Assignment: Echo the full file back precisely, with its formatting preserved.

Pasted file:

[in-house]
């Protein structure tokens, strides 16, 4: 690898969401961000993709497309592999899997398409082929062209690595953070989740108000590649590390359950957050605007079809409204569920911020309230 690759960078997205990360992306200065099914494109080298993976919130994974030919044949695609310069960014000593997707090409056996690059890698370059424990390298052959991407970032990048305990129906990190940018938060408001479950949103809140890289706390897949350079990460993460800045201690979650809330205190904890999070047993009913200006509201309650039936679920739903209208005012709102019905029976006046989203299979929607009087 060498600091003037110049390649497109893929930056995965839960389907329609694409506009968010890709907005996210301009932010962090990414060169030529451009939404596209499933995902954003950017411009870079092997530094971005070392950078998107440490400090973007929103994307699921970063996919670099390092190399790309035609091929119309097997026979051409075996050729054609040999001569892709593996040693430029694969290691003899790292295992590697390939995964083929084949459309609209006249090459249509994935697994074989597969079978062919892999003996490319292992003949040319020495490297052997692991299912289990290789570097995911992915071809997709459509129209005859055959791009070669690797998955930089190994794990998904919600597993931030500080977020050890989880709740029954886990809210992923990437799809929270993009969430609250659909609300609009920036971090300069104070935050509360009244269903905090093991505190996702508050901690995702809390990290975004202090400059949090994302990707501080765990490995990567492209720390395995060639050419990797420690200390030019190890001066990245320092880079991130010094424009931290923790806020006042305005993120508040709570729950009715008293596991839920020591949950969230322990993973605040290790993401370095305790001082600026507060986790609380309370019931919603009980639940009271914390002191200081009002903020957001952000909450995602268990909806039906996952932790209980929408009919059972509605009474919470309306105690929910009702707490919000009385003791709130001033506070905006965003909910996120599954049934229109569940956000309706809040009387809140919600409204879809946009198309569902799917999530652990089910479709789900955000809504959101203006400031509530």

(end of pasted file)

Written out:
[in-house]
């Protein structure tokens, strides 16, 4: 690898969401961000993709497309592999899997398409082929062209690595953070989740108000590649590390359950957050605007079809409204569920911020309230 690759960078997205990360992306200065099914494109080298993976919130994974030919044949695609310069960014000593997707090409056996690059890698370059424990390298052959991407970032990048305990129906990190940018938060408001479950949103809140890289706390897949350079990460993460800045201690979650809330205190904890999070047993009913200006509201309650039936679920739903209208005012709102019905029976006046989203299979929607009087 060498600091003037110049390649497109893929930056995965839960389907329609694409506009968010890709907005996210301009932010962090990414060169030529451009939404596209499933995902954003950017411009870079092997530094971005070392950078998107440490400090973007929103994307699921970063996919670099390092190399790309035609091929119309097997026979051409075996050729054609040999001569892709593996040693430029694969290691003899790292295992590697390939995964083929084949459309609209006249090459249509994935697994074989597969079978062919892999003996490319292992003949040319020495490297052997692991299912289990290789570097995911992915071809997709459509129209005859055959791009070669690797998955930089190994794990998904919600597993931030500080977020050890989880709740029954886990809210992923990437799809929270993009969430609250659909609300609009920036971090300069104070935050509360009244269903905090093991505190996702508050901690995702809390990290975004202090400059949090994302990707501080765990490995990567492209720390395995060639050419990797420690200390030019190890001066990245320092880079991130010094424009931290923790806020006042305005993120508040709570729950009715008293596991839920020591949950969230322990993973605040290790993401370095305790001082600026507060986790609380309370019931919603009980639940009271914390002191200081009002903020957001952000909450995602268990909806039906996952932790209980929408009919059972509605009474919470309306105690929910009702707490919000009385003791709130001033506070905006965003909910996120599954049934229109569940956000309706809040009387809140919600409204879809946009198309569902799917999530652990089910479709789900955000809504959101203006400031509530």